But right fielder Jay called him off and caught the ball about 12 feet beyond the infield grass — an infield fly rule with the bases loaded or runners on second and first.
THIRD BASE COACH Steve Smith said to Hamilton as the ball was in the air, “OK, we’re going to see how fast you are.” Hamilton said, “OK, I’m going to show you.” He tagged up and was timed in 3.23 seconds fleeing the 90 feet plateward. Jay made a strong throw and Molina tried a sweep tag, but Hamilton was past him, sliding across the plate.
Hamilton was on base four times. He drove a ball to left center in the first inning and turned it into an easy triple. He walked in the third.
Then came the fifth, but he wasn’t finished after that incredible dash around the bases. In the ninth he dropped a bunt and Molina pounced on it. Didn’t matter. Hamilton was across first base by the time Molina’s dart throw reached first base.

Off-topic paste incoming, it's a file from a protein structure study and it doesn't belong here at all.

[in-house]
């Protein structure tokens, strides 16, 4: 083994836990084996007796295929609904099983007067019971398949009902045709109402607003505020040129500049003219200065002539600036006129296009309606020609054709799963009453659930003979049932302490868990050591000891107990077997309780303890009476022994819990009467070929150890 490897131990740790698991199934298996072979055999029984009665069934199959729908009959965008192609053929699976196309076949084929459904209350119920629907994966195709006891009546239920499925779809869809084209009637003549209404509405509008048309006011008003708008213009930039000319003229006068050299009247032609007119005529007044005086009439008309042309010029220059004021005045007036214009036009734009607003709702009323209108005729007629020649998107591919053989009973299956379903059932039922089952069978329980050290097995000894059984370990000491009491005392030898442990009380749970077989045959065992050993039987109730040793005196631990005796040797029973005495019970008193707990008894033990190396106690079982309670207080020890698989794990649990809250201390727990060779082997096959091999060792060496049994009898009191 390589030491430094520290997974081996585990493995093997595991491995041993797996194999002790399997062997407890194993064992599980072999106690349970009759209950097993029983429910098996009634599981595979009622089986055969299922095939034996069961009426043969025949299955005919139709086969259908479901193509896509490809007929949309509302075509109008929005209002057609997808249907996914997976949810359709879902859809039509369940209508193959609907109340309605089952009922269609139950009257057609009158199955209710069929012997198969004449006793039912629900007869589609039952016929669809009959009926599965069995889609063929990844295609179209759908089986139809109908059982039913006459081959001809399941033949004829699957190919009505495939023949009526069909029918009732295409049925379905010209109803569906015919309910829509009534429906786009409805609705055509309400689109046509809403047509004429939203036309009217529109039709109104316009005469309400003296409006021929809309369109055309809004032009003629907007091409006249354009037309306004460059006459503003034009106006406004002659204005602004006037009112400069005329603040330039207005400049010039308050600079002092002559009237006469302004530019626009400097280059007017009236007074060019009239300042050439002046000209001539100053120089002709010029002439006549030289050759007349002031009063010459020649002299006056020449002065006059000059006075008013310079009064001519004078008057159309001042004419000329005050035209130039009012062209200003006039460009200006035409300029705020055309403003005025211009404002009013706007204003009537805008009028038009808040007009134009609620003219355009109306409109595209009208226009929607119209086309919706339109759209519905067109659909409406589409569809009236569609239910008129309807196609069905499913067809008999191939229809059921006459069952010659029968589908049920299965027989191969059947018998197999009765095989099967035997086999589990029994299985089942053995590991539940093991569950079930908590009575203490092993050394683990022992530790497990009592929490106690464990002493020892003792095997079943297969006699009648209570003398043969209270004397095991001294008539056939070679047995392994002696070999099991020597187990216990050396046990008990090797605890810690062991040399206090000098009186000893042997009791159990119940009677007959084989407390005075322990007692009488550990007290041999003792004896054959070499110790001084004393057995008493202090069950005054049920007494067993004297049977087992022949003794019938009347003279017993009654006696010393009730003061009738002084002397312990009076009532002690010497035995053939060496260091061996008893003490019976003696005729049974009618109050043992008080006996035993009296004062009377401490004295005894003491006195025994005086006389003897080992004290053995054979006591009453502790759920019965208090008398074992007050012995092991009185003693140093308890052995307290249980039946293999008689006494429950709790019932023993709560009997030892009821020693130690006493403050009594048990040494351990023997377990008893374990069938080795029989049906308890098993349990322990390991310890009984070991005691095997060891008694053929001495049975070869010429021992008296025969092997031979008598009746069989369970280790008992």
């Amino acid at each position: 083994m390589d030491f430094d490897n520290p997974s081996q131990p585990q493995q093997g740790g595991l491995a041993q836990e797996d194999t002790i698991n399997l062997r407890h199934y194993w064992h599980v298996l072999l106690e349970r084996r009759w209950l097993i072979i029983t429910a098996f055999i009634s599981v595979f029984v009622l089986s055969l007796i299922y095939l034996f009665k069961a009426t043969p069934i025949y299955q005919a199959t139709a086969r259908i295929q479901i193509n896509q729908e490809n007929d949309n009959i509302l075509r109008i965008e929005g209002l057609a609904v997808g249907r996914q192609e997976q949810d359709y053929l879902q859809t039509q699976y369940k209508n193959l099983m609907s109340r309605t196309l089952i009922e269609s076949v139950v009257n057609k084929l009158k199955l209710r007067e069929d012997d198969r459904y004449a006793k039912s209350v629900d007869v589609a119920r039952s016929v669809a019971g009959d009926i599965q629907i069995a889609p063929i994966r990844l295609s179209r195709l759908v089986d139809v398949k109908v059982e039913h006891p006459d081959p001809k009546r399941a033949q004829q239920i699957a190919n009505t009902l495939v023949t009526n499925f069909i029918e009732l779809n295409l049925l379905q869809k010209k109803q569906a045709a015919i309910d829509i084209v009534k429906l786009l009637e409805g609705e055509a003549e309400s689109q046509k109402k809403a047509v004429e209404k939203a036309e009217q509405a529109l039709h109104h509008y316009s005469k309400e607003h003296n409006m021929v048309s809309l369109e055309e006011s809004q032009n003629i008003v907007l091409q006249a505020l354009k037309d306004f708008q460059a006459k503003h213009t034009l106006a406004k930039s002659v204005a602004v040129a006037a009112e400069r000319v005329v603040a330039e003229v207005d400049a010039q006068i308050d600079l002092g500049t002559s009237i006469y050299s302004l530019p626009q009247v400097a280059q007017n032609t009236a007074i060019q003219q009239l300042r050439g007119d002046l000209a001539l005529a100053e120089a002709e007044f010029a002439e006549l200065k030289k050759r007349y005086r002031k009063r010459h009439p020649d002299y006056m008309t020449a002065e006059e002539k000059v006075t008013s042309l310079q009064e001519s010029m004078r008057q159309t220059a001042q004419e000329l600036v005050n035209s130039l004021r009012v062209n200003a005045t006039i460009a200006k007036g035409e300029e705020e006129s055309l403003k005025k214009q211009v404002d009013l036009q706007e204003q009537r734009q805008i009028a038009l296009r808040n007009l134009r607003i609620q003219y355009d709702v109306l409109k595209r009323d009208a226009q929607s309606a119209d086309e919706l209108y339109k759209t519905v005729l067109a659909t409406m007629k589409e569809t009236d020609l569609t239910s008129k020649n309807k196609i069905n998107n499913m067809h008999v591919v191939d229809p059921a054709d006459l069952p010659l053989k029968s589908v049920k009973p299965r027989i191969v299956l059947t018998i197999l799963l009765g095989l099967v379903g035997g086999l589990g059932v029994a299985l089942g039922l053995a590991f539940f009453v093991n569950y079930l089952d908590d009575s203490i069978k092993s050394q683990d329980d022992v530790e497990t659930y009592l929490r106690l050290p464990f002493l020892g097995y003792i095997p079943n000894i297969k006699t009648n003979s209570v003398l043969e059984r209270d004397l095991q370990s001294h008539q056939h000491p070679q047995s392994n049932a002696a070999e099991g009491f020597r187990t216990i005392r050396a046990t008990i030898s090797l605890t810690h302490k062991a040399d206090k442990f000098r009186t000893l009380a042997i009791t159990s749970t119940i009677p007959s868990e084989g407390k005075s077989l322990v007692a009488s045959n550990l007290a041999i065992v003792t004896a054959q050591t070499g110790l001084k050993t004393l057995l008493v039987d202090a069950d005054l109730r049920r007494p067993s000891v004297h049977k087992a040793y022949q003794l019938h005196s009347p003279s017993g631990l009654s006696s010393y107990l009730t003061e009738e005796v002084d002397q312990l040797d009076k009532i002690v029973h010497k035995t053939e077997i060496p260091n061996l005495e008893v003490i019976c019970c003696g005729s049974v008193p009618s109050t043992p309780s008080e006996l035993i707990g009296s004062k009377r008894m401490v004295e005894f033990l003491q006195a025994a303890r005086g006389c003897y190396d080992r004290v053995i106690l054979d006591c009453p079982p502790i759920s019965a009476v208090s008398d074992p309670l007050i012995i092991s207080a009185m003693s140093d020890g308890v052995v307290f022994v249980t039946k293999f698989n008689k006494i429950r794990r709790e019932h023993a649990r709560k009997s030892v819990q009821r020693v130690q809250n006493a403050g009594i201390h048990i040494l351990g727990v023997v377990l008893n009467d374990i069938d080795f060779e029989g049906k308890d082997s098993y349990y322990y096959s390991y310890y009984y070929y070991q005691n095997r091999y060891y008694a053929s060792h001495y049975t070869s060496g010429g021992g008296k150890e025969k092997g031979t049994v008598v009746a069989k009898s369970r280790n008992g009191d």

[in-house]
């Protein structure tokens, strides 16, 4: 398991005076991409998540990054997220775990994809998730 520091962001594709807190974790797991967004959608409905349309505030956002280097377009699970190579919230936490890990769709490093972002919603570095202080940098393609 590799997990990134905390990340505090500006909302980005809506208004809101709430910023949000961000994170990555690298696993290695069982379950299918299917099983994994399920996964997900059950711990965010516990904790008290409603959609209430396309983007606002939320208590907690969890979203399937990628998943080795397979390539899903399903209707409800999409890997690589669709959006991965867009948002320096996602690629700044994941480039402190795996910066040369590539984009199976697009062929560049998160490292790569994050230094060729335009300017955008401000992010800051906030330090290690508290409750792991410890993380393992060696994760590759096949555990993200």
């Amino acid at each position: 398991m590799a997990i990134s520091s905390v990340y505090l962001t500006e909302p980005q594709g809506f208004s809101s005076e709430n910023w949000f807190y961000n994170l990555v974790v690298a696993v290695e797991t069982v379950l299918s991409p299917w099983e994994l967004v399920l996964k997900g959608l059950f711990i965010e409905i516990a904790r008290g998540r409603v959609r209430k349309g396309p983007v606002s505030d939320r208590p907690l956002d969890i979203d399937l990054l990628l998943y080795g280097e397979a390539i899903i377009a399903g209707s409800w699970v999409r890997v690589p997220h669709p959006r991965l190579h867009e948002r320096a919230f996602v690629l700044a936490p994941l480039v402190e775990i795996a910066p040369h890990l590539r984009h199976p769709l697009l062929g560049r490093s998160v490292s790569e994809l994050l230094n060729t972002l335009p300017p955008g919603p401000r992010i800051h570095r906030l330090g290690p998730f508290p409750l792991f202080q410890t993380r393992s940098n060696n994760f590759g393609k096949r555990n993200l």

Hamilton quickly stole second, his second of the game and of the season. Then he showed his speed again when Brandon Phillips lobbed a short single to right. Jay fielded it on the second hop and didn’t even throw home. Hamilton was flashing across the plate before he could cock his arm.
THATA IS WHAT Hamilton can do, if he can continue to get on base.
What he did totally overshadowed the four-hit shut out innings pitched by Mike Leake and the two-run home run hit by Devin Mesoraco in the second.
Yes, it was only one game. But hit came against one of baseball’s best team and some of it against baseball’s best catcher. And if nothing else it should confirm to Hamilton that he not only belongs with the Reds but that he can be a game-changer, a game-breaker and a game-winner.